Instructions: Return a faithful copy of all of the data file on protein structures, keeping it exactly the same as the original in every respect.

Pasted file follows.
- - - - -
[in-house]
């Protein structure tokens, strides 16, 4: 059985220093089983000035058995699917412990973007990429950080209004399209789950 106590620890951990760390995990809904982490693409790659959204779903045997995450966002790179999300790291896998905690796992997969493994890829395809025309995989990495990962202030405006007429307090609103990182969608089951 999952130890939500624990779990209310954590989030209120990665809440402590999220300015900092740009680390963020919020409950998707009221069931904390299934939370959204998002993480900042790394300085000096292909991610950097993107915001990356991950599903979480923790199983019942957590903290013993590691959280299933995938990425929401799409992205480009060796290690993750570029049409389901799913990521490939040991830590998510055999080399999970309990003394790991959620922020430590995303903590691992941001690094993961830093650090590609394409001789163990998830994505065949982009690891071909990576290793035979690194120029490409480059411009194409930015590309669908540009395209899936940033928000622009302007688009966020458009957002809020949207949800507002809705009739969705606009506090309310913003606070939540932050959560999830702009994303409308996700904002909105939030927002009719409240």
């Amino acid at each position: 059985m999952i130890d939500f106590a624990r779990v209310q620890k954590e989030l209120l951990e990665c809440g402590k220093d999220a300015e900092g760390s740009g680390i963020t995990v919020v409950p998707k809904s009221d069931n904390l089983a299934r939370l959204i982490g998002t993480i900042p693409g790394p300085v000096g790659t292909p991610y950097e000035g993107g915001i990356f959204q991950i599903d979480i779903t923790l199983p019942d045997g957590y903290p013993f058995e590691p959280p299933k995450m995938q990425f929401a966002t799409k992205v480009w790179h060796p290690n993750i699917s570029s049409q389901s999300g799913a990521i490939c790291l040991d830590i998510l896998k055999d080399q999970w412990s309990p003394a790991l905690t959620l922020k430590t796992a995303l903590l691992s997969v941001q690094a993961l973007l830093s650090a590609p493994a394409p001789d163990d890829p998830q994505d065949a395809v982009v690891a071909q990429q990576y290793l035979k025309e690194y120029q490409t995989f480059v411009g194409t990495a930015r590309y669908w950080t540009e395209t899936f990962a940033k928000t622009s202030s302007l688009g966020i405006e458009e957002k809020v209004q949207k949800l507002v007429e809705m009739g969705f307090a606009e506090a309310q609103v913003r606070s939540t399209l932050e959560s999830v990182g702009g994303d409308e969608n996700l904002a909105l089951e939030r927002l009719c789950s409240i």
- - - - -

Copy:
[in-house]
């Protein structure tokens, strides 16, 4: 059985220093089983000035058995699917412990973007990429950080209004399209789950 106590620890951990760390995990809904982490693409790659959204779903045997995450966002790179999300790291896998905690796992997969493994890829395809025309995989990495990962202030405006007429307090609103990182969608089951 999952130890939500624990779990209310954590989030209120990665809440402590999220300015900092740009680390963020919020409950998707009221069931904390299934939370959204998002993480900042790394300085000096292909991610950097993107915001990356991950599903979480923790199983019942957590903290013993590691959280299933995938990425929401799409992205480009060796290690993750570029049409389901799913990521490939040991830590998510055999080399999970309990003394790991959620922020430590995303903590691992941001690094993961830093650090590609394409001789163990998830994505065949982009690891071909990576290793035979690194120029490409480059411009194409930015590309669908540009395209899936940033928000622009302007688009966020458009957002809020949207949800507002809705009739969705606009506090309310913003606070939540932050959560999830702009994303409308996700904002909105939030927002009719409240």
């Amino acid at each position: 059985m999952i130890d939500f106590a624990r779990v209310q620890k954590e989030l209120l951990e990665c809440g402590k220093d999220a300015e900092g760390s740009g680390i963020t995990v919020v409950p998707k809904s009221d069931n904390l089983a299934r939370l959204i982490g998002t993480i900042p693409g790394p300085v000096g790659t292909p991610y950097e000035g993107g915001i990356f959204q991950i599903d979480i779903t923790l199983p019942d045997g957590y903290p013993f058995e590691p959280p299933k995450m995938q990425f929401a966002t799409k992205v480009w790179h060796p290690n993750i699917s570029s049409q389901s999300g799913a990521i490939c790291l040991d830590i998510l896998k055999d080399q999970w412990s309990p003394a790991l905690t959620l922020k430590t796992a995303l903590l691992s997969v941001q690094a993961l973007l830093s650090a590609p493994a394409p001789d163990d890829p998830q994505d065949a395809v982009v690891a071909q990429q990576y290793l035979k025309e690194y120029q490409t995989f480059v411009g194409t990495a930015r590309y669908w950080t540009e395209t899936f990962a940033k928000t622009s202030s302007l688009g966020i405006e458009e957002k809020v209004q949207k949800l507002v007429e809705m009739g969705f307090a606009e506090a309310q609103v913003r606070s939540t399209l932050e959560s999830v990182g702009g994303d409308e969608n996700l904002a909105l089951e939030r927002l009719c789950s409240i």